I've always assumed that Dumbo's trunk is curled to hold a magic feather - was there ever an intention to add such a feather? Or are we supposed to use our imaginations?

This next one is an unusual shot from inside one of Fort Wilderness' towers. Rifles mounted near the narrow windows allowed pre-video game kids to pretend to shoot at baddies below. A freak accident in 2001 caused a little girl to somehow lose most of a finger when it got caught in the trigger of one of the rifles, and that was the end of this feature.

The Skyway added plenty of visual interest wherever it ran, with bright colors and constant movement. Note that the striped sails are unfurled (the exception rather than the rule, it seems), so it looks extra great. I love how clear this photo is.

Monday, February 11, 2019

Tom Sawyer Island, July 1960

Here are two views of Tom Sawyer Island, as seen from the Plantation House. I admit it, they are kind of "meh"! Squinting for details, we can see the treehouse (and can fire a cannonball right through the window), and the brand-new Cascade Peak. Folks are fishing on the fishing dock, and exiting a raft on the island while others wait to head back to the mainland. 

I can only assume that our photographer snapped this shot because there was a blimp (of all things) overhead. What the! Goodyear still has an airship base in nearby Carson (about 12 miles from Anaheim), which could explain why ol' Blimpie is hovering overhead. Everyone knows that the sight of a blimp is good luck.

Seeing the airship juxtaposed with Tom Sawyer Island reminded me of a lesser-known Mark Twain story, "Tom Sawyer Abroad", which I read when I was a kid (thanks to my grandmother's set of Twain books). Wikipedia's description is as follows: In the story, Tom, Huck, and Jim travel to Africa in a futuristic hot air balloon, where they survive encounters with lions, robbers, and fleas to see some of the world's greatest wonders, including the Pyramids and the Sphinx.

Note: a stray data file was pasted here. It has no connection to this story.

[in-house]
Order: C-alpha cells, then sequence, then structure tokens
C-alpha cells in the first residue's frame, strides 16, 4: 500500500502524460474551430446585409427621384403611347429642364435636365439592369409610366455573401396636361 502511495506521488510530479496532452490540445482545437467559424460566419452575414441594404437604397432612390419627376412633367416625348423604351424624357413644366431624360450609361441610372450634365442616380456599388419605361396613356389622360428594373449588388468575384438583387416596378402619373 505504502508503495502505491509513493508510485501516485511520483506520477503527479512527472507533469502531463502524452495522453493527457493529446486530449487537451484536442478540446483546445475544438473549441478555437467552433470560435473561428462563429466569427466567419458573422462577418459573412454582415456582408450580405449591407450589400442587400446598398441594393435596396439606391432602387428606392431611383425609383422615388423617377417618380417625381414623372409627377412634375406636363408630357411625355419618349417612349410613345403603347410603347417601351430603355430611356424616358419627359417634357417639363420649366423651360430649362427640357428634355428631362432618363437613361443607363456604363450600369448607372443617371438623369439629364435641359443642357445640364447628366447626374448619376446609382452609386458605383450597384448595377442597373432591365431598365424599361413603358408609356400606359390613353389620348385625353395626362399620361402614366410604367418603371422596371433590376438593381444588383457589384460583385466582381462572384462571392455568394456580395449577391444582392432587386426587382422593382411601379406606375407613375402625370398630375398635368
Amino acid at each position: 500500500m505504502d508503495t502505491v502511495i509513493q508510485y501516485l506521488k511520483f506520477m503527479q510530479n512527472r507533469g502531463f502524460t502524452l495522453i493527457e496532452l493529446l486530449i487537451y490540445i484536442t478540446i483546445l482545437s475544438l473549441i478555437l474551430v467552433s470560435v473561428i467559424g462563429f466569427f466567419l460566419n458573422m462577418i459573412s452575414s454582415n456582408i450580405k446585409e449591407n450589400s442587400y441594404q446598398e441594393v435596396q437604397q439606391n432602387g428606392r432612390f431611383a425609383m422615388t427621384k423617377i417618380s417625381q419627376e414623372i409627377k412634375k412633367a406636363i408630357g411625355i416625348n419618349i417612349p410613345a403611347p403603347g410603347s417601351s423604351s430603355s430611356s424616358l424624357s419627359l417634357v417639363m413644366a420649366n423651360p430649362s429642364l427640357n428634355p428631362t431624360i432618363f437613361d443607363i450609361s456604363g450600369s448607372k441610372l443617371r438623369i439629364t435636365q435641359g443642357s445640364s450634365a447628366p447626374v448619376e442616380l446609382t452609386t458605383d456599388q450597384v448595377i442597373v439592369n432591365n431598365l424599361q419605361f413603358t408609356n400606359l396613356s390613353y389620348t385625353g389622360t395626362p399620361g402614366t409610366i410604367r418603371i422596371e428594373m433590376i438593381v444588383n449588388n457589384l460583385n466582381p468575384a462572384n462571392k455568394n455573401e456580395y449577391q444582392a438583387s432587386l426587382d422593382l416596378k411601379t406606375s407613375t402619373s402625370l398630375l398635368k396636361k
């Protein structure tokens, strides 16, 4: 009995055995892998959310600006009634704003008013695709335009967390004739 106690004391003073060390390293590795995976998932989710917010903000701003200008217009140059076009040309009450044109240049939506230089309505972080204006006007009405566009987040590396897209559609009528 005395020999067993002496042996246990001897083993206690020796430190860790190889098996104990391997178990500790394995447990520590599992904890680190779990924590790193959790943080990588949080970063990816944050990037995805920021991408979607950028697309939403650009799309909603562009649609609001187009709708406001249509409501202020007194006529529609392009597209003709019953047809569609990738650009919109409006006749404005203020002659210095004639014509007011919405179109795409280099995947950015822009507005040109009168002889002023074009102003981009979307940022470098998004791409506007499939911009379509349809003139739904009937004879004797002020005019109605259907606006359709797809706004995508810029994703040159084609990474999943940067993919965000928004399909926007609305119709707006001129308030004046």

If you are able to read e-books on your mobile device, you can download "Tom Sawyer Abroad" at the Project Gutenberg website. It's free!

Sunday, February 10, 2019

Should-Be-Rejects, October 1963

Sorry guys... today's photos are real stinkers. I know it, you know it, and even your neighbor knows it. Just look at them quickly and go about your business. It'll be like ripping off a band-aid; it hurts for a moment, and then forgotten.

Check out this dark and joyless photo of Bea Arthur's Carrousel. I don't blame her, she was a delight. But her Carrousel was just no darn good. The shadow beneath the awning is much darker than it should be, as if light couldn't escape even if it wanted to.  Even the odd angle imparts a Caligari-esque unease to the scene.

The chain blocking the exit from the Hills Bros. Coffee Garden imprisons the patrons, who must drink their bitter brew in silence. A funeral director walks past us, unfazed by the gloom, but wishing he'd gone to clown college like he really wanted.

Saturday, February 09, 2019

Ice and Snow

It's February, and that means that it's really cold in some parts of the country. Not so much here in SoCal - unless you are up in the mountains where it snows, like this happy couple that is up on the snowy slopes of Mount Baldy (the slide is from the mid-1950's). Even though I am many many miles away from Mount Baldy (also known as Mount San Antonio - the tallest mountain in the San Gabriel range), I can sometimes see it way in the distance - after some recent rains and some cold temperatures it looks as if it has a deep layer of snow for the first time in many years.

This next slide is dated "February, 1959" - 60 years ago to the month. Two elves (or maybe they are regular children?) are enjoying a sunny day out on a frozen pond. Melissa will enjoy the outfits, I'll bet! The photo reminds me of a Saturday Evening Post illustration. The person to the right has taken a nasty spill - I can sympathize.